Add in a strong possibility that the threat has managed to place nuclear weapons in the heart of major cities of one or more of the major powers too, as insurance against unwanted intervention in a remote land grab or 'ethnic cleansing', and the waters get so muddy on cooperative responses that unilateral action becomes the only practical option; but even that may be unacceptable, as that move could bring retaliations from the other major powers who lose cities after the event.
Yes, we're talking one fine mess here.
The new U.S. strategies and deterrence policies, circa 20X0
Extraordinary anti-missile, anti aircraft defenses will become extremely popular. By some point a resurgent Russia may readily agree with us to allow waivers on portions of past treaties prohibiting such things, because they too could be facing similar threats. On the other hand, if Russia doesn't manage to overcome the huge internal economic and political problems it was facing around 2000, becoming ever more introverted and less engaged with the rest of the world. they may vehemently oppose such treaty changes instead-- further complicating such matters for everyone else.
Such expensive anti-missile and aircraft defenses will for a long time be the major remaining refuge for U.S. multi-billion dollar defense contractors.
Support of research and development for other super advanced (and super expensive) weapons systems will evaporate almost overnight, moving from the scale of $billions to $millions. Those parts of the military industrial complex which cannot adapt to the new realities will collapse; and this collapse will occur in a free fall taking place over a period of weeks (delayed only by the curbs on trading volatility put in place years before). Despite the several week long collapse, the majority of shareholders involved will fail to sell in time (being unable to recognize the historic, if abrupt, shift in their fortunes), and so be ruined by this event.
Limited use of tactical nuclear weapons will become fairly common, occuring at its height perhaps once every couple of years. In some cases this may be done at an enemy's military base when certain high level officials are scheduled to review troops or be present for other reasons.
Aircraft carrier groups will no longer be deployed as broadly or aggressively as they once were, since they now will present inviting targets for low tech assaults. Rather, they will become remote staging areas-- floating air force bases-- which serve to extend our global reach, but don't themselves move into forward, exposed postions against potential threats. Carrier groups will tend to huddle near the centers of vast ocean areas, far from any land-based aircraft base-- and equally far from any possible target for their weapons-- thereby removing much of their potential power and influence from the situations they once kept in check so easily.
The focus on technology upgrades of our forces will radically shift from being 'top-down' as today, to 'bottom-up'. The lowly foot-soldier will become a fast moving, armored, strength amplified, near-omniscient and certainly more deadly combination of training, intelligence, and stealth, than the world has ever seen before. Some of the most elite troops will literally be cyborgs-- part man, part machine...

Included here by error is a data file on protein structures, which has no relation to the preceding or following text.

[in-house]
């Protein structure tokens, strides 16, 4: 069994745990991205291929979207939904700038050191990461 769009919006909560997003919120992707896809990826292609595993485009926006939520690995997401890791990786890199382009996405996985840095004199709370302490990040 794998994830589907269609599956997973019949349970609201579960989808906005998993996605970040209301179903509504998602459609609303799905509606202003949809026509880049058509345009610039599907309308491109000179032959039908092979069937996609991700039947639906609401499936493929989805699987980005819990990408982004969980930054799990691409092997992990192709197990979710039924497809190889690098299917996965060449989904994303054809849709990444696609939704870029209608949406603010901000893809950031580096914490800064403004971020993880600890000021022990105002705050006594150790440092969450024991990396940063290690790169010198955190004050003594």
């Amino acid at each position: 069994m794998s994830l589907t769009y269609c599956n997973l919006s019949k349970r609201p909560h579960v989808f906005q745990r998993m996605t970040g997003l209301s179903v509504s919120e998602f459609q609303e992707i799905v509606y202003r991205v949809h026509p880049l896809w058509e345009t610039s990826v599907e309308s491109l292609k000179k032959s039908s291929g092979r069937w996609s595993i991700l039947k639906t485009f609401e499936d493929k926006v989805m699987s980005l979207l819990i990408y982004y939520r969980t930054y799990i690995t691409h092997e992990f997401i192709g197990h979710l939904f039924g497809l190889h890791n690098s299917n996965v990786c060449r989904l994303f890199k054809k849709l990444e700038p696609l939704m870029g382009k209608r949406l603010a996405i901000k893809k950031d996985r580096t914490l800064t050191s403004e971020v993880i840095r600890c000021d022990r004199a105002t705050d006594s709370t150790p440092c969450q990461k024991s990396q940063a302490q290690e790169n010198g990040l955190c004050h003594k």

At the same time however, the total numbers of men enlisted in the armed forces will decline dramatically, as quantities make way for quality. A single soldier of 2030 may be more deadly than dozens of today's warriors.
Congress and/or the President will make it legal for either the armed forces or intelligence agencies of the nation to seek out and terminate single individuals or small groups in other states if they appear to pose a threat to our national security. The reason? It'll be the best, most cost-effective, and least risky strategy all around. Plus, it'll make our enemies think twice about striking at us, or even seriously threatening our well being, once they've seen some of their peers taken out in this manner. We literally won't have any other choice in the matter, from a practicality standpoint.
Contrary to what might be expected for such times, support for subsidized sale of state-of-the-art weapons systems to allies or other favored states will not be diminished. Indeed, it may even expand, as such a policy has always been one of the central pillars supporting superpower military effectiveness, since it keeps all the players playing by rules which allow superpower weapons strategies to remain effective. Plus, we'll want these sales to blunt our own financial losses as we rid ourselves of surplus weapons we realize are no longer effective, as well as help cushion the blow of the imminent closure of related factories on general unemployment.
Unfortunately, more and more smaller states of the world will come to realize that such a system only perpetuates the military dominance of other states over their own, and choose to go their own way, making for a drastic decline in such sales.
For military equipment manufacturers
The new stand off policy for our carrier groups, as well as other changes, will augur well for cruise missile makers, and for expansions to procedures like in-flight refueling. In-flight rearmament, repair, and maintenance duties will be increasingly in demand. Do not be surprised to see our high tech defense industries desperately try to remain viable by offering spectacular in-flight contingency systems, possibly including remotely operated robots which may crawl outside bombers at supersonic speeds to repair damage, or even synchronized teams of human cyborgs which perform such tasks under equally extraordinary conditions.
Couldn't we avoid the military disasters and related humiliations described in this article, by taking preventative action now? Couldn't we also save billions upon billions of dollars by factoring this scenario into our present and future plans?
Yes, we certainly could.
But we won't.
Stay tuned to CNN for details of how and when we decide to raise the curtains on this particular comedy of errors and miscalculation. It'll be quite a show, as we'll probably be providing the entire world with live video of this, our most stunning military defeat since Pearl Harbor.
The resulting video (and financial meltdown) won't be soon forgotten by anyone.
You can find out by clicking here...(and also send FEEDBACK)